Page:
'Obama-Netanyahu meeting not likely until after Iran negotiations deadline'

On April 13, Obama held a series of meetings with Jewish groups and leaders, which focused primarily on the Iran talks.

By JPOST.COM STAFF
April 23, 2015 12:32
1 minute read.
US President Barack Obama and Prime Minister Benjamin Netanyahu.

US President Barack Obama and Prime Minister Benjamin Netanyahu. . (photo credit: REUTERS)

A face-to-face meeting between US President Barack Obama and Prime Minister Benjamin Netanyahu is not likely in the near future, the president told a group of American Jewish leaders last week.

At a private meeting at the White House recently, Obama said a one-on-one meeting in Washington would only take place after a looming deadline for negotiations with Iran, the New York Times reported on Thursday, citing "people familiar" with the event.

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Since such a meeting would likely result in Netanyahu criticizing the Obama administration for its efforts to curb Tehran's nuclear program, a phone call would suffice "for now," the president said. "An Oval Office invitation would wait until after the June 30 deadline for negotiating the details of the Iran deal."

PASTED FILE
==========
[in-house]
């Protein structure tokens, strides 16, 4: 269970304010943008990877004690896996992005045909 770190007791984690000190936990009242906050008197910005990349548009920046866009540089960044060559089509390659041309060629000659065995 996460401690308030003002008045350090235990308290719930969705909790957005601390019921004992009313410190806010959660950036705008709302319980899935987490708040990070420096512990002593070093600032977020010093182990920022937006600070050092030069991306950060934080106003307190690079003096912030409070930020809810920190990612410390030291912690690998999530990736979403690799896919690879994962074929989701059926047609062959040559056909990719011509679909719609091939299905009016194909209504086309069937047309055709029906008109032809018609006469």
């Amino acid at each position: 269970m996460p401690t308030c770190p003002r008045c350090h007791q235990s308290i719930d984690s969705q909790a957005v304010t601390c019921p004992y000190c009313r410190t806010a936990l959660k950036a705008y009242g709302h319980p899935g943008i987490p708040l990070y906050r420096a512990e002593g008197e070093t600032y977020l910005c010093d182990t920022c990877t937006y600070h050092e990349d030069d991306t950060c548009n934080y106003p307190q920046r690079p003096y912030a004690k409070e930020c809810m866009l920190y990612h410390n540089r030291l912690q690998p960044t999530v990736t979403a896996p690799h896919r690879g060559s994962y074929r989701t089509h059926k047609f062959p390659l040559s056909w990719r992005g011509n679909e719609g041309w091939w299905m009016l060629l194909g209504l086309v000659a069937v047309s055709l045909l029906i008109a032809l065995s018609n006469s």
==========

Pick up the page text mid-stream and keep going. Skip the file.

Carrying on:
On April 13, Obama held a series of meetings with Jewish groups and leaders, which focused primarily on the Iran talks and a framework agreement achieved this month with world powers in Lausanne.

Strains in relations between Israel and the US flared in March after Netanyahu came to Washington to warn lawmakers about the perils of reaching a deal with Iran. His speech to Congress was arranged without the White House's knowledge, violating established protocol and sparking outrage in the Obama orbit.

Amid these heightened tensions, Vice President Joe Biden is slated to attend the annual Independence Day celebration at Israel's embassy in Washington DC on Thursday.

Ron Dermer, Israel's Ambassador to the United States, has said he was pleased to host the vice president at the holiday event marking the 67th anniversary of the creation of the state, hailing it as an opportunity to "reaffirm the great friendship between Israel and the US."

Hundreds of local leaders, diplomats and Israel supporters are expected to flock to the Andrew W. Mellon Auditorium, where Biden will give brief remarks. His participation in the festivities, the first for a sitting vice president since Dick Cheney took part in a 2008 event honoring Israel's 60's birthday, comes as Dermer, seen as instrumental in setting up Netanyahu's now-infamous speech before Congress, has raised ire on Capitol Hill.



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